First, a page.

Three new early-career professorships accelerate innovation in engineering education and research

Twenty-seven U of T Engineering assistant professors have been appointed to early-career professorships across three new programs for tenure- and teaching-stream faculty members. The professorships, created by Dean Cristina Amon, will enhance research in emerging areas and practices in engineering education across the Faculty.

The new programs are the Dean’s Spark Professorships, Catalyst Professorships and Emerging Innovation in Teaching Professorships. These build on the success of the Percy Edward Hart and the Erwin Edward Hart Professorships and the Hart Teaching Innovation Professorships established in 2016. The appointed professors were selected for their demonstrated commitment to several of the priorities outlined in the Faculty’s 2017-2022 Academic Plan.

“Our professors are pioneering emerging research and designing new engineering education pedagogies that are a model for other universities around the world,” says Amon. “These professorships will further accelerate their innovative research and teaching, and enhance their ability to deliver outstanding educational experiences for our students.”

To learn about each of the 27 recipients, click here. Below are our ChemE recipients.


Dean’s Spark Professorships (DSP)

Recipients of the DSP are within the first four years of their appointment. They are awarded an annual grant of $75,000 per year for three years.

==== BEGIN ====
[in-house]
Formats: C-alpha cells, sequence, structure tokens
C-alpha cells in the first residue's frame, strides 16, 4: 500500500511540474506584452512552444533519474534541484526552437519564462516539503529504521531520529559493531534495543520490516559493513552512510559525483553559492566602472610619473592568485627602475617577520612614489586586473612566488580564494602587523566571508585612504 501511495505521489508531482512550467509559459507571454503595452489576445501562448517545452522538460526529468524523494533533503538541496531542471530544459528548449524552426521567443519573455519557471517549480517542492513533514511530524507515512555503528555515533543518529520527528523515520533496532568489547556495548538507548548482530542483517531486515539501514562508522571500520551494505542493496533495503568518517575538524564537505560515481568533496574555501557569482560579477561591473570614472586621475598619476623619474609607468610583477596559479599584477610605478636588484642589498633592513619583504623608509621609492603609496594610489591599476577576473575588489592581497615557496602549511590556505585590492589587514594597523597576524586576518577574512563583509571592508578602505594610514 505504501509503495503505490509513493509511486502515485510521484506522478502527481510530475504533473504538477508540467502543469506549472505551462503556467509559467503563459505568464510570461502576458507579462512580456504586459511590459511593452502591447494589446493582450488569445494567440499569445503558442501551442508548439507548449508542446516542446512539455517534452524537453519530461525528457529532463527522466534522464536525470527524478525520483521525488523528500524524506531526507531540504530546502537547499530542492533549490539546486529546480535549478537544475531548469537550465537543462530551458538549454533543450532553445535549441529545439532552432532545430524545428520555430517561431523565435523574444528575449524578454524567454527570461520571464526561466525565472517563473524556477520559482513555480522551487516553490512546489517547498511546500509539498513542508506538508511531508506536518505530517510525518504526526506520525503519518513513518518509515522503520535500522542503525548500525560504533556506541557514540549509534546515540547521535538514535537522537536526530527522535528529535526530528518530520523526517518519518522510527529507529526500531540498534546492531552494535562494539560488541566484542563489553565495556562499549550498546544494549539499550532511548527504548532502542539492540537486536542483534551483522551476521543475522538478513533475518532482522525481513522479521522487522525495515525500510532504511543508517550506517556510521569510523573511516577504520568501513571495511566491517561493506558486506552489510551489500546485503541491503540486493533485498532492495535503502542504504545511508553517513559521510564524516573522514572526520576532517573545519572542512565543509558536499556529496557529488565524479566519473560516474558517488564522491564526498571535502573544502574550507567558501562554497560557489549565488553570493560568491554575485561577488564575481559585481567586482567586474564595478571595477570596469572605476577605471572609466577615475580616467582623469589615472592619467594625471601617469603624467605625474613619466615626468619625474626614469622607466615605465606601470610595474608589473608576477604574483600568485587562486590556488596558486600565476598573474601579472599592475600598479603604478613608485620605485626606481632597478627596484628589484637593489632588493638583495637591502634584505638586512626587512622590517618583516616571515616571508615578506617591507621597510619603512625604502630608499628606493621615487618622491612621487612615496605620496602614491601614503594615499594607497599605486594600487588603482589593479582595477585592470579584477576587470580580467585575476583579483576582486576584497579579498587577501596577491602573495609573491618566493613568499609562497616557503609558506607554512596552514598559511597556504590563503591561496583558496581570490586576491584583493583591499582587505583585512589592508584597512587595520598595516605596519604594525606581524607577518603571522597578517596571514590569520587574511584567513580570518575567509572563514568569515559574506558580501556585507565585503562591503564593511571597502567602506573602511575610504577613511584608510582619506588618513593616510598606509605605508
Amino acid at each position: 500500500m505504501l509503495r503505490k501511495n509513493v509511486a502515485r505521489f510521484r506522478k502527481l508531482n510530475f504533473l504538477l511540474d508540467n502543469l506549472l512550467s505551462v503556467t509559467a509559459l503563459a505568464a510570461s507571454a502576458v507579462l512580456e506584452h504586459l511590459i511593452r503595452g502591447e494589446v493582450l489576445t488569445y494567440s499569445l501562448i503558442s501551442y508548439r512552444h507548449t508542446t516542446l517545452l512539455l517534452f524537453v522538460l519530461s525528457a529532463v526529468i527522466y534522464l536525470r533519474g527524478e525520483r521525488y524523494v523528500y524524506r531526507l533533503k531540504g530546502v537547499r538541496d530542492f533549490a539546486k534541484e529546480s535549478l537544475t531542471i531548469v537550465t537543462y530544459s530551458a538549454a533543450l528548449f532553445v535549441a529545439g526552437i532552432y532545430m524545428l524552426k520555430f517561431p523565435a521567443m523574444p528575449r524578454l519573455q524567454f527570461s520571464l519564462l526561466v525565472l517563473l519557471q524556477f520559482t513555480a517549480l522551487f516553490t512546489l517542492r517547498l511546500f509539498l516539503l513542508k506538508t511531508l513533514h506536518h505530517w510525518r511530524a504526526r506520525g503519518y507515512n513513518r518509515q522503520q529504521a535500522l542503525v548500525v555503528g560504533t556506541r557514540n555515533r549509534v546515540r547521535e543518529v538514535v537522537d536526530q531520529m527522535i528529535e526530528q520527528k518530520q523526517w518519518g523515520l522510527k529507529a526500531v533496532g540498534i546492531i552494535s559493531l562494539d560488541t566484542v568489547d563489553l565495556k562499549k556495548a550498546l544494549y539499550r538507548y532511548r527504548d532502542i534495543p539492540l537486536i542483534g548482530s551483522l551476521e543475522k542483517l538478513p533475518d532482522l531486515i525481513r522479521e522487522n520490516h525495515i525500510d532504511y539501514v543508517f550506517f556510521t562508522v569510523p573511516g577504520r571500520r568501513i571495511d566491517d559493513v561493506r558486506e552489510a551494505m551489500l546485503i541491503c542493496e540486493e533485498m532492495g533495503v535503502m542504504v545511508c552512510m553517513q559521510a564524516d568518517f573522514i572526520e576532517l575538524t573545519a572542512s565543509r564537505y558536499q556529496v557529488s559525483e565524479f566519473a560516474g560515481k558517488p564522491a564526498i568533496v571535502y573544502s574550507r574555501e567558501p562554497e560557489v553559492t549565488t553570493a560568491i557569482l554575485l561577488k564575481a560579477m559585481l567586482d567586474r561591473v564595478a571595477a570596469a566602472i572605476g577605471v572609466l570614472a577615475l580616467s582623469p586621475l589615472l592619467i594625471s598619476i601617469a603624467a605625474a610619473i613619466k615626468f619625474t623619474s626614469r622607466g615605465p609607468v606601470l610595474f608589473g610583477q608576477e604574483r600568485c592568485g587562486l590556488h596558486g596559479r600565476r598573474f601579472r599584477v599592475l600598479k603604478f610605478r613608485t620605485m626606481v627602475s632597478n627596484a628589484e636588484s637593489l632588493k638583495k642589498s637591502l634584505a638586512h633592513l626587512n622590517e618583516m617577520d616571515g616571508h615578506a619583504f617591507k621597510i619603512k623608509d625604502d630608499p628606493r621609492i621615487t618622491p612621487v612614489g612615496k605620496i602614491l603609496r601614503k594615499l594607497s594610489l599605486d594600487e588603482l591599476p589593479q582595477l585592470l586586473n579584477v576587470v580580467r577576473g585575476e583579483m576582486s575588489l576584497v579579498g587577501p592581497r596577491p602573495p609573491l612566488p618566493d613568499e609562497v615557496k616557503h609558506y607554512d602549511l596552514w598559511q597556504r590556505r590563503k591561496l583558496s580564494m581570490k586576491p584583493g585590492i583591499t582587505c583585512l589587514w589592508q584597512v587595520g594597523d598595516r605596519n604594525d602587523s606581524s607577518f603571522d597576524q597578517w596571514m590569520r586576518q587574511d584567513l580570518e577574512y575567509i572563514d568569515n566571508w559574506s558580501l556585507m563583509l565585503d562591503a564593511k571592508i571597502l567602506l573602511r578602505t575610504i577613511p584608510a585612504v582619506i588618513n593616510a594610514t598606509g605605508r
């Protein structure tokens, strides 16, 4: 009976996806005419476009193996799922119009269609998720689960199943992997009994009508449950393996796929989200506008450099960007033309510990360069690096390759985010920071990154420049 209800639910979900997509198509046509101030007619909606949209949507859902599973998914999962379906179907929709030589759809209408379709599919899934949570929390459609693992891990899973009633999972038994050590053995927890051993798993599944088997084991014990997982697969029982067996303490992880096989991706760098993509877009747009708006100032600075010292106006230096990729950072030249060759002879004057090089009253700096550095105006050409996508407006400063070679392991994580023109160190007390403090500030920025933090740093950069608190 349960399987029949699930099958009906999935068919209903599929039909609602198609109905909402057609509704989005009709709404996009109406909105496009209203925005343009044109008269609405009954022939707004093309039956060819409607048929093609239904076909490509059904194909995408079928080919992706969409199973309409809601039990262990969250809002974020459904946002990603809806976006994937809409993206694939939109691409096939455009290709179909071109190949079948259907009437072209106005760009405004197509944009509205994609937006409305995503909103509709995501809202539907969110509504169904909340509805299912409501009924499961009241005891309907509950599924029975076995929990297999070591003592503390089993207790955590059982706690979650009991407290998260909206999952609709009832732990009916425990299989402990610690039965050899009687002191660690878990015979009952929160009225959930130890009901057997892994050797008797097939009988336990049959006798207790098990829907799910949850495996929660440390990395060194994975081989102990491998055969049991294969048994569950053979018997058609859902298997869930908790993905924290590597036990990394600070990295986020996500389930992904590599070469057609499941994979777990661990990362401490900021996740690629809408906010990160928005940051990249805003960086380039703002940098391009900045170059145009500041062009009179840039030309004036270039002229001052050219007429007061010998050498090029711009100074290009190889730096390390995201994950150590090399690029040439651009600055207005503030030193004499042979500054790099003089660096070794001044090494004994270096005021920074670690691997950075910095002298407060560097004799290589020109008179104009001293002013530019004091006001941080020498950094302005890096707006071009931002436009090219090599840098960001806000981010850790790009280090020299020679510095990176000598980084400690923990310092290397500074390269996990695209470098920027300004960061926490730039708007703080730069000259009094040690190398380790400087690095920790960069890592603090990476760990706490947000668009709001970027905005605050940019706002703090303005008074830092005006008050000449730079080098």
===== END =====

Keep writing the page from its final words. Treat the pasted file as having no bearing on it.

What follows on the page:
• Erin Bobicki (MSE, ChemE) – Improving the sustainability of mineral processing operations and increasing Indigenous youth’s access to engineering education.
  • Gisele Azimi (ChemE, MSE) – Mitigating the adverse effects of climate change through advanced recycling, carbon management, industrial waste reduction, innovative materials with unique properties and energy storage.

Dean’s Catalyst Professorships (DCP)

Recipients of the DCP have served at least four years in their appointment. They are awarded an annual grant of $75,000 per year over three years.

  • Arthur Chan (ChemE) – Understanding, monitoring and improving air quality in Indigenous communities using traditional Indigenous knowledge in consultation with the local population to better understand the effects of air quality on human health.

Dean’s Emerging Innovation in Teaching Professorships (DEIP)

Recipients of the DEIP are awarded to selected teaching-stream faculty. They receive an annual grant of $35,000 per year over three years.

  • Ariel Chan (ChemE) – Initiating change in active learning in chemical engineering by developing an interactive virtual reality industrial plant, which will enable students to perform laboratory activity remotely at their own pace.
  • Jennifer Farmer (ChemE) – Creating a program where current graduate students, undergraduate students and post-doctoral fellows will have an opportunity to propose and undertake curriculum development and education research in engineering related fields within the Faculty.

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